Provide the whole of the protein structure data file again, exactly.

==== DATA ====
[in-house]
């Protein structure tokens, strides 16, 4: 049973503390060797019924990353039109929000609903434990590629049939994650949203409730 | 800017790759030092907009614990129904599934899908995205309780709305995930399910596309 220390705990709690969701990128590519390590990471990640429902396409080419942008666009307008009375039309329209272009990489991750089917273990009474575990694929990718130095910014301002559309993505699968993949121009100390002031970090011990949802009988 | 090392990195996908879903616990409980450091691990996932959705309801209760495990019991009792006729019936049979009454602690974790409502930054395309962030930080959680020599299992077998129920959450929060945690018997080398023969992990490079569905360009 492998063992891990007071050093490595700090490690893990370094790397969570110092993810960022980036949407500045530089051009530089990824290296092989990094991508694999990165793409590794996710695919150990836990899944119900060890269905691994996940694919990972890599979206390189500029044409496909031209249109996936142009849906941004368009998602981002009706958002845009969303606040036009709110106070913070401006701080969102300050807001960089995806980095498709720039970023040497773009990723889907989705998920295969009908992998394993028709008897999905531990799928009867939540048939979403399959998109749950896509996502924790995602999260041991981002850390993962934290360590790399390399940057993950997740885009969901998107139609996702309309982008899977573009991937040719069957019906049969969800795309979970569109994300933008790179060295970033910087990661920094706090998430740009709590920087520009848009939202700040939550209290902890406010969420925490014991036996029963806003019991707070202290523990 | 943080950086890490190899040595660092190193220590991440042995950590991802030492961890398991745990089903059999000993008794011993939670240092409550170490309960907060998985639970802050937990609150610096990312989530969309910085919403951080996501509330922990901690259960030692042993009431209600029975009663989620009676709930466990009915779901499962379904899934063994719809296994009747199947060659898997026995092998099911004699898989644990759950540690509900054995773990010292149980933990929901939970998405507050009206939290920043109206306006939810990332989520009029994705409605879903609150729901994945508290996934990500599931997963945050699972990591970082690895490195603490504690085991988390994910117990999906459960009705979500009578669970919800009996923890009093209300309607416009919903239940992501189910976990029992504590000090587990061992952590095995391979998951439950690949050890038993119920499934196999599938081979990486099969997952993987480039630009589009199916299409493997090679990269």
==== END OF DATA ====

[in-house]
């Protein structure tokens, strides 16, 4: 049973503390060797019924990353039109929000609903434990590629049939994650949203409730 | 800017790759030092907009614990129904599934899908995205309780709305995930399910596309 220390705990709690969701990128590519390590990471990640429902396409080419942008666009307008009375039309329209272009990489991750089917273990009474575990694929990718130095910014301002559309993505699968993949121009100390002031970090011990949802009988 | 090392990195996908879903616990409980450091691990996932959705309801209760495990019991009792006729019936049979009454602690974790409502930054395309962030930080959680020599299992077998129920959450929060945690018997080398023969992990490079569905360009 492998063992891990007071050093490595700090490690893990370094790397969570110092993810960022980036949407500045530089051009530089990824290296092989990094991508694999990165793409590794996710695919150990836990899944119900060890269905691994996940694919990972890599979206390189500029044409496909031209249109996936142009849906941004368009998602981002009706958002845009969303606040036009709110106070913070401006701080969102300050807001960089995806980095498709720039970023040497773009990723889907989705998920295969009908992998394993028709008897999905531990799928009867939540048939979403399959998109749950896509996502924790995602999260041991981002850390993962934290360590790399390399940057993950997740885009969901998107139609996702309309982008899977573009991937040719069957019906049969969800795309979970569109994300933008790179060295970033910087990661920094706090998430740009709590920087520009848009939202700040939550209290902890406010969420925490014991036996029963806003019991707070202290523990 | 943080950086890490190899040595660092190193220590991440042995950590991802030492961890398991745990089903059999000993008794011993939670240092409550170490309960907060998985639970802050937990609150610096990312989530969309910085919403951080996501509330922990901690259960030692042993009431209600029975009663989620009676709930466990009915779901499962379904899934063994719809296994009747199947060659898997026995092998099911004699898989644990759950540690509900054995773990010292149980933990929901939970998405507050009206939290920043109206306006939810990332989520009029994705409605879903609150729901994945508290996934990500599931997963945050699972990591970082690895490195603490504690085991988390994910117990999906459960009705979500009578669970919800009996923890009093209300309607416009919903239940992501189910976990029992504590000090587990061992952590095995391979998951439950690949050890038993119920499934196999599938081979990486099969997952993987480039630009589009199916299409493997090679990269």